Gang of 8 Senators McCain (R-Ariz) and Schumer (D-NY) said today that getting 70 votes in the Senate in favor of the immigration bill was “very doable.”
The minimum for the bill to pass in the Senate is 60 votes. However, the Gang of 8 Senators believe that getting a strong majority of 70 votes would help the bill’s chances of passing in the Republican-controlled House of Representatives.
Their comments were made at a Christian Science Monitor-hosted breakfast this morning during which the two Senators discussed the likelihood of the immigration bill’s success and the importance of a large comprehensive immigration reform bill instead of smaller ones:
“What we found, and it might be counter-intuitive, is that the best way to pass immigration legislation is a comprehensive bill because that can achieve more [political] balance. Everyone gets much, but not all, of what they want. The idea of doing separate bills is just not going to work,” Schumer said.
The Gang of 8’s bipartisan comprehensive approach includes the following main points:
- An Increase of Border Security
- A Path to lawful permanent residency
- Fees for unlawful presence
- A Blue Card for Agricultural workers
The priority of the bill is to create strict methods of border security. The bill calls for a budget of $3 billion. This would include a fence, a larger staff and Department of Defense-technology like drones.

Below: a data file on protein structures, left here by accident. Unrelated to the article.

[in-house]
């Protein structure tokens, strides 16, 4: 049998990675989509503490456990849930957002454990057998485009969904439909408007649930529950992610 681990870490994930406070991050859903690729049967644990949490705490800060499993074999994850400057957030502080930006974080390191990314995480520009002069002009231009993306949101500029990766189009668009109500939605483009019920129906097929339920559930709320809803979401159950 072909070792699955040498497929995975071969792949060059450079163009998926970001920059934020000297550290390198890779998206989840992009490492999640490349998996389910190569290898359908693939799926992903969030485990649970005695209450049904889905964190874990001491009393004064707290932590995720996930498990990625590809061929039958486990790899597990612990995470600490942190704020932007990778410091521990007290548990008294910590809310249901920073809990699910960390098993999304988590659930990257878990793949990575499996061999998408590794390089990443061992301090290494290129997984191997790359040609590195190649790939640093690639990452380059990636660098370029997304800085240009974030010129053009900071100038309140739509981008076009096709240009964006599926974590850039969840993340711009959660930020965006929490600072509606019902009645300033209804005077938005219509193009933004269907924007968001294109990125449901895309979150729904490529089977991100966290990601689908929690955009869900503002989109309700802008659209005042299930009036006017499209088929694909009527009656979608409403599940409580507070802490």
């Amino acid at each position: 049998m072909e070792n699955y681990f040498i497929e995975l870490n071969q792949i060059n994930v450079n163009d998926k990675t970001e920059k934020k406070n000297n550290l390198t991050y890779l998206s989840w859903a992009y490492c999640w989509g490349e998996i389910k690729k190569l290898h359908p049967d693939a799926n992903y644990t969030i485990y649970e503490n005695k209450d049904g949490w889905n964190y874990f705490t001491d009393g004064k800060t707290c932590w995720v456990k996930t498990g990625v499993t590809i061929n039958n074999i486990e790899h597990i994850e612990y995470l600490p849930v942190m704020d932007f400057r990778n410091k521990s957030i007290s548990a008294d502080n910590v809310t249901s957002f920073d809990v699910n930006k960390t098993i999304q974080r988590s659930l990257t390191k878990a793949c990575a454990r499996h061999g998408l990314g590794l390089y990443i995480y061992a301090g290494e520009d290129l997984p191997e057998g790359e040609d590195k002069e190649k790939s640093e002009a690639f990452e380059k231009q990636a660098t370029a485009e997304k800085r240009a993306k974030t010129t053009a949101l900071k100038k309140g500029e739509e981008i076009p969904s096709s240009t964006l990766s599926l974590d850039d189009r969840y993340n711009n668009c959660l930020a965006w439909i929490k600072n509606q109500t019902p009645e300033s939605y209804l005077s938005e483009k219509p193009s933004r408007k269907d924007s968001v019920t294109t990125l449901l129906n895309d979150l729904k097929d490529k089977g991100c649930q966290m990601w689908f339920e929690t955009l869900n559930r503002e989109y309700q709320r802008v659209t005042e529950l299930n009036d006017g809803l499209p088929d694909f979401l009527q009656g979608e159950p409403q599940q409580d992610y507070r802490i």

After the border security goals are met, the bill calls for a path to lawful permanent residency for undocumented immigrants who came to the U.S. before December 31, 2011. There would be a series of eligibility requirements including having a clean record and paying fees and taxes.
Undocumented immigrants seeking legalization would have to pay a penalty of $500, unless the applicant is a DREAMer, which according to the bill is someone who came to the U.S. before the age of 15. DREAMers do not have to pay the fees.
The Blue Card for agricultural workers would be available to those who have worked in the U.S. for at least 100 days between December 31, 2010 and December 31, 2012. This would legalize eligible agricultural workers and make them eligible for permanent residency after a period of time.
More on Immigration Reform:
- Immigration Reform 2013
- Gang of 8
- Earned Citizenship
- Streamlining Immigration
- Strengthening Border Security
- More Accountability for Employers Hiring Undocumented Immigrants